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Is It Too Soon To Proclaim That India Is a ‘Eurasian Power’?

India’s ties with the CARs are governed by many factors, including its relations with Iran & Afghanistan.

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Opinion
4 min read
Is It Too Soon To Proclaim That India Is a ‘Eurasian Power’?
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The third meeting of the India-Central Asia Dialogue is scheduled to be held in Delhi on 18 and 19 December. The participants of the foreign ministers’ level Dialogue are the five Central Asia Republics (CAR)—Turkmenistan, Uzbekistan, Tajikistan, Kyrgyzstan and Kazakhstan, apart from India. It has also been reported that India is in the process of inviting all the five Central Asian top leaders together as chief guests for Republic Day 2022.

Afghanistan also attended the previous two meetings but will not do so on this occasion because the Taliban regime has, as yet, diplomatically not been recognised by any country. Besides, unlike the CARs, India withdrew its embassy personnel from its embassy in Kabul in the wake of the Taliban takeover of the city on 15 August.

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Part of Each Other's Historic Consciousness

The first edition of the India-Central Asia Dialogue was held in the historic city of Samarkand in Uzbekistan in January 2019. It represented a desire on the part of all the CARs to strengthen their contacts with India. India and Central Asia are part of each other’s historic consciousness, despite a hiatus in contacts beginning with the end of the 18th century. The colonial period in India and the incorporation of Central Asia in the Russian Empire led to this interruption, which continued with the formation of the Soviet Union after the Russian Revolution of 1917. After India’s independence, Indian-Soviet ties became strong and Indian leaders did visit the Central Asian region, but at that stage, it was part of the Soviet Union.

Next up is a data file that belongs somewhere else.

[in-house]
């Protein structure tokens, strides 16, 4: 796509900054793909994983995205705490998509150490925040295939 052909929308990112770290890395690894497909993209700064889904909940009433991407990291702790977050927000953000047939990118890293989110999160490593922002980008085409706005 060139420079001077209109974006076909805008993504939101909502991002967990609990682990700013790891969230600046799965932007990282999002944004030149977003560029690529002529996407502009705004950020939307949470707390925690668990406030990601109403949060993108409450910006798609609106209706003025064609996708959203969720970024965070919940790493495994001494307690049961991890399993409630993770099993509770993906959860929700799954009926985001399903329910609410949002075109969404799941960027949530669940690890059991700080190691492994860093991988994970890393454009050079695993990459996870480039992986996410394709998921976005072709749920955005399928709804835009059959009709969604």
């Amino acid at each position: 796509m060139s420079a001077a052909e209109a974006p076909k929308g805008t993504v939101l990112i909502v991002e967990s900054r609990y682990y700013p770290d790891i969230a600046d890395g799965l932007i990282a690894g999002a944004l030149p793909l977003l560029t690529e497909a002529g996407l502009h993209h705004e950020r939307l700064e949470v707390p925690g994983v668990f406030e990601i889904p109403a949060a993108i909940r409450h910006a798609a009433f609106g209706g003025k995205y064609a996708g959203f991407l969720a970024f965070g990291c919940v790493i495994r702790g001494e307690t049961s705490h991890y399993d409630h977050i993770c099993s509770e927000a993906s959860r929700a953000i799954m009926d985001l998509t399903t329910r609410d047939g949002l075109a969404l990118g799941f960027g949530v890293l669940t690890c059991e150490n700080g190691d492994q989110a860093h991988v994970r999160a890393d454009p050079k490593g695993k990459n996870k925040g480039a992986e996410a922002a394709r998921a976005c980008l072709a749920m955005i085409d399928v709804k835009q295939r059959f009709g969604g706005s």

The end of the Cold War and the break-up of the Soviet Union in 1991 led to the formation of these five independent Central Asian Republics. Their ties with Russia remained strong and comprehensive despite the demise of the Soviet Union. At the same time, as China started gaining economic strength beginning with the 1990s, an economic and commercial bond developed between it and the CARs. That has intensified in the decades since. Connectivity between China and the region has grown. There is no doubt that China’s presence in the region is now strong.

At the same time, the CARs have sought to develop their ties with the rest of the world. They are keen to break the shackles imposed by geography.

All the five countries are land-locked and are hence unable to fulfil their economic and commercial potential. As part of this process of reaching out to the world, the CARs are keen to develop their ties with India, which they consider a major player.

The historical memory of contact buttresses their move towards India. For India, the CARs are part of its extended neighbourhood and the growth of productive ties with them is in its interest.

But What About India's Domestic Politics?

The joint statement issued after the first India-Central Asia Dialogue states, “The sides noted ancient civilizational, cultural, trade, people-to-people links between India and Central Asia…”. While some of these links go back to ‘ancient’ times, the fact is that most of them that matter to Central Asia are from the medieval period. Perhaps the most prominent among them is that of the Mughal period of India’s history.